ALB's Nature Journal

Aloha! Welcome to ALB's Nature Journal. I hope that this site will become useful for both you and I. Throughout the spring 2006 semester, I hope to become excited and intreged about the world of science. I look forward to this class sparking an interest in this field and help me to learn new fun and enjoyable ways of teaching science.

Thursday, February 23, 2006

May Day is Lei Day in Hawaii

Living here in Hawaii, we become accustomed to receiving lei for graduation, birthday's, weddings, etc. As a hula dancer, I am used to not only wearing lei but making them as well. Looking back on my elementary and high school days, I recall looking forward to May Day which is a ceremony or event put on by the school that involves a (Hawaiian) royal court, flowers, lei, hula, and other Hawaiian cultural rituals and performances. Along with the saying May Day I would frequently her "May Day is Lei Day in Hawaii." What does that really mean? Come along as we explore the culture and science of this wonderful event in Hawaii.

"May Day is Lei Day in Hawaii" is a song, a custom and a festival. On the first day in May, everyone wears lei, schools hold a festival or assembly giving away prizes, hold contests for the most beautiful or creative lei, a Queen is crowned in the royal order and hula competitions are held. Most of this comes with a concert or the sound of Hawaiian entertainers strumming the Ukulele and singing Hawaiian mele (song).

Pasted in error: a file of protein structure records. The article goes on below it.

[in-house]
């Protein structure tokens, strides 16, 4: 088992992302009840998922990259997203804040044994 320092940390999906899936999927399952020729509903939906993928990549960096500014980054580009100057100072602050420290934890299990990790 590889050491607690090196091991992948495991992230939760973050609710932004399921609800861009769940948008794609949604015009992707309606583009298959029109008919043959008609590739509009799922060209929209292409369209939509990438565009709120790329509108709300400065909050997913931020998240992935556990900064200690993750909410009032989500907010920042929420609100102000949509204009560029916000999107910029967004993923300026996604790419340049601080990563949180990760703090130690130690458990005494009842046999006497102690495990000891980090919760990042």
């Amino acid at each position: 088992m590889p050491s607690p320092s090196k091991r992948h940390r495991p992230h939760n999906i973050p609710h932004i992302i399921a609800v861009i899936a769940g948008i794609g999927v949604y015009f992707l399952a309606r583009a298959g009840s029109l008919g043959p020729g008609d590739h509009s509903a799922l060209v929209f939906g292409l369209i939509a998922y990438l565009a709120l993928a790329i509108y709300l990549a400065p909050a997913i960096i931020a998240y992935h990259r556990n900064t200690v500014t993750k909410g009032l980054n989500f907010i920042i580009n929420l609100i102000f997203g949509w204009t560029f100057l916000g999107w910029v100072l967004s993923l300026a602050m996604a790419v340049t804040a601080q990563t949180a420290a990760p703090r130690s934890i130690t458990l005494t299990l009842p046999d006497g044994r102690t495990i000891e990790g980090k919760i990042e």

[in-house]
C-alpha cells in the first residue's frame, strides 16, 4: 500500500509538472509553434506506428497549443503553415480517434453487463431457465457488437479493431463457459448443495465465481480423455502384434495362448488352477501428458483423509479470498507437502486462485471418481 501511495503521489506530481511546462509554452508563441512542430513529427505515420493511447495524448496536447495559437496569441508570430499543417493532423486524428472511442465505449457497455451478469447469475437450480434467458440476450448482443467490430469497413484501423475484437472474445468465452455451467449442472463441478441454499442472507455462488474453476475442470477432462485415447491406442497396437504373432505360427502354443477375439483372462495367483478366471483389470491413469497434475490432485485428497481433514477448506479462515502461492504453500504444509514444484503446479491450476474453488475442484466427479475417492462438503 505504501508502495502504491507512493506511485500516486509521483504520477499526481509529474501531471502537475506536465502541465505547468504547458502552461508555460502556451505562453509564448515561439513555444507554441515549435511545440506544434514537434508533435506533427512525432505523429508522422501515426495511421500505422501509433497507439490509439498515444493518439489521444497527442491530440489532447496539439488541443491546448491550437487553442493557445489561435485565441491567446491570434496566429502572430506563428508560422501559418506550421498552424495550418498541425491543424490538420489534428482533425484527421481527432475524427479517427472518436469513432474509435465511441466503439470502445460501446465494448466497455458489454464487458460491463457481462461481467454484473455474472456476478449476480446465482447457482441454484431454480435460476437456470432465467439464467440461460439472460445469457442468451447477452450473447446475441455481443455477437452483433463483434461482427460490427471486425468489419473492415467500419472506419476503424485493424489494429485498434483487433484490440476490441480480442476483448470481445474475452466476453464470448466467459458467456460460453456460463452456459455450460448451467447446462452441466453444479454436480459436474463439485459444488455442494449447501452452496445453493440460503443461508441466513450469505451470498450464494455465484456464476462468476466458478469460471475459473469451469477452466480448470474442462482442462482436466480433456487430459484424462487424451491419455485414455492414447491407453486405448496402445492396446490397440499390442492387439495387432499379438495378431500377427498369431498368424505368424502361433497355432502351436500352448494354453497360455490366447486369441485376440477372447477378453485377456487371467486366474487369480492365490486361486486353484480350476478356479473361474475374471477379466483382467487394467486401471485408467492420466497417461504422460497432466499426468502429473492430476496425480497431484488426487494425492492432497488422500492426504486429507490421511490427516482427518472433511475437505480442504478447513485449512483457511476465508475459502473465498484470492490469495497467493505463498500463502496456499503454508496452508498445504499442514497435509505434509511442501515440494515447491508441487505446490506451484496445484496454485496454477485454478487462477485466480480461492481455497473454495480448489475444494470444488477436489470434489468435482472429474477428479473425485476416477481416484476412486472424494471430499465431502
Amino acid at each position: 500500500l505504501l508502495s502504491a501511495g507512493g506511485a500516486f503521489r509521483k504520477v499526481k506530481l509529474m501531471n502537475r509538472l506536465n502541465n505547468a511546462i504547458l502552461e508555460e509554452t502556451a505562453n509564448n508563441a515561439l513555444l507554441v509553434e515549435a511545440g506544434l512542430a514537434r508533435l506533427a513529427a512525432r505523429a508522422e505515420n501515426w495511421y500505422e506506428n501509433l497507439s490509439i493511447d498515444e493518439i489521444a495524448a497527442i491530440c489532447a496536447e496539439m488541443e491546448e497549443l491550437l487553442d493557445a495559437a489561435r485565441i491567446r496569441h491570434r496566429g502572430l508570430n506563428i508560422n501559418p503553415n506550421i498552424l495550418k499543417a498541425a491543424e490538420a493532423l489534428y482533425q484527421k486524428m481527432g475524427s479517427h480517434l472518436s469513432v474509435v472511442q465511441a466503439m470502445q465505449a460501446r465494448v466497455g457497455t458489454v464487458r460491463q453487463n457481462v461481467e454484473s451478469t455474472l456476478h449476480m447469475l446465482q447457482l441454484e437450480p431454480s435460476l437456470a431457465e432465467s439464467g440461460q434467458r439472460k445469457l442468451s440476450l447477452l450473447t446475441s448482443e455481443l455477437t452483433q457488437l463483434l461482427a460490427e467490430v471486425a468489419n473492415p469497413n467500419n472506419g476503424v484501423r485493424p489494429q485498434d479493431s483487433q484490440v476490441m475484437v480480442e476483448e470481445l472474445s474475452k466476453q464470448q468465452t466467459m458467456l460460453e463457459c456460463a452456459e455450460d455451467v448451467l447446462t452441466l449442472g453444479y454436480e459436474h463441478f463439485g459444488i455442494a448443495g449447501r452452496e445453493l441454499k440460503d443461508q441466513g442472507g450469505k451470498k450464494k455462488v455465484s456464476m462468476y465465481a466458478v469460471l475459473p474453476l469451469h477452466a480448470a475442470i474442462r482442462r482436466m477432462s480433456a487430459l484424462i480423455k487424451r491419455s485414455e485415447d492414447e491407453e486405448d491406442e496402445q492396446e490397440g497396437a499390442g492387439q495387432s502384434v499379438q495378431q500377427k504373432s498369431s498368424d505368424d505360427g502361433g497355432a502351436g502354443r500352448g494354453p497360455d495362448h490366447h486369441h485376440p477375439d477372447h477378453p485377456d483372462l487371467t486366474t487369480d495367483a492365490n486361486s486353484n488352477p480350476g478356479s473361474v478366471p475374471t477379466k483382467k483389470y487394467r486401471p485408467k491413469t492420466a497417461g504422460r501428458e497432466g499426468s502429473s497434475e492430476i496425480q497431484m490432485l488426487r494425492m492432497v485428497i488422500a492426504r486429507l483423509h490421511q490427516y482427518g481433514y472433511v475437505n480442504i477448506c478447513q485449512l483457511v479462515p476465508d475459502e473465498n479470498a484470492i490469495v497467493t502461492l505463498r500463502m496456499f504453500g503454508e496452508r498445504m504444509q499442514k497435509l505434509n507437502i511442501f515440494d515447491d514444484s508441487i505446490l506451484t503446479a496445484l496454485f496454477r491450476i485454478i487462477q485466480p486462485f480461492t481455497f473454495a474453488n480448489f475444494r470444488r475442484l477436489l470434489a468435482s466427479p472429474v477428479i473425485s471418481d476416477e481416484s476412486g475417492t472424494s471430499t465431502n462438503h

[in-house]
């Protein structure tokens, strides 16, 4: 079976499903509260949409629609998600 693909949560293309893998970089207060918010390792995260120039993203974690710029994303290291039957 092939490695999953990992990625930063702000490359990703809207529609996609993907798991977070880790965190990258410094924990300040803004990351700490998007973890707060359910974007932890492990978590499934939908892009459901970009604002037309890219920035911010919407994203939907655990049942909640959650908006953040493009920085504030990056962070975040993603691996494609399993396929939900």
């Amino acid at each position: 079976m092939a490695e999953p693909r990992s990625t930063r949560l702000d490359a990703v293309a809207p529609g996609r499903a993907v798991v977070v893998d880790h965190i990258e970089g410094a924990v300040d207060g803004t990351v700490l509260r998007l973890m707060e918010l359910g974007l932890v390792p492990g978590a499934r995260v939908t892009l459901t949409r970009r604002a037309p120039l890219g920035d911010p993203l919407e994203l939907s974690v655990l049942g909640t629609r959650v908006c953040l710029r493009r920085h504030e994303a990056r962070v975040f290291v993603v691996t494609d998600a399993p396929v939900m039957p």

The true origin of this festival is credited to a poet and artist named Don Blanding who in 1928 noticed that most of the flower lei were bing distributed at the Aloha Tower pier where boatloads of tourists were arriving on what they called "Boat Day." He wrote an article in a local paper suggesting that a holiday be created centered around the Hawaiian custom of making and wearing lei. It was fellow writer Grace Tower Warren who came up with the idea of a holiday on May 1. Warren is also responsible for the phrase, "May Day is Lei Day."

The first record of anyone using a lei dates back to Captain Cook's crew in 1779. Early on, Blanding noticed that islanders were adorning visitors with lei but not themselves. Because of this, on May Day, he suggested, they ought to place the lei around the givers own necks just as their ancestors did. The first May Day was so successful that the following year it was made official and since then Hawaiian Islanders have been celebrating this special day. Today in the islands, May Day is celebrated in different ways and on different days of May or the last week in April; dependent on the island you live.


As far as making lei, it is a science in its self. The flowers you use, the time of day you pick them, the rituals you must do all need to be taken into account. When making lei, my kumu (teacher) would remind us of three things; take only what you need (don't be greedy), don't leave the tree bare (leave some behind), and always thank and take care of your source (be grateful, you never know when you'll need more).

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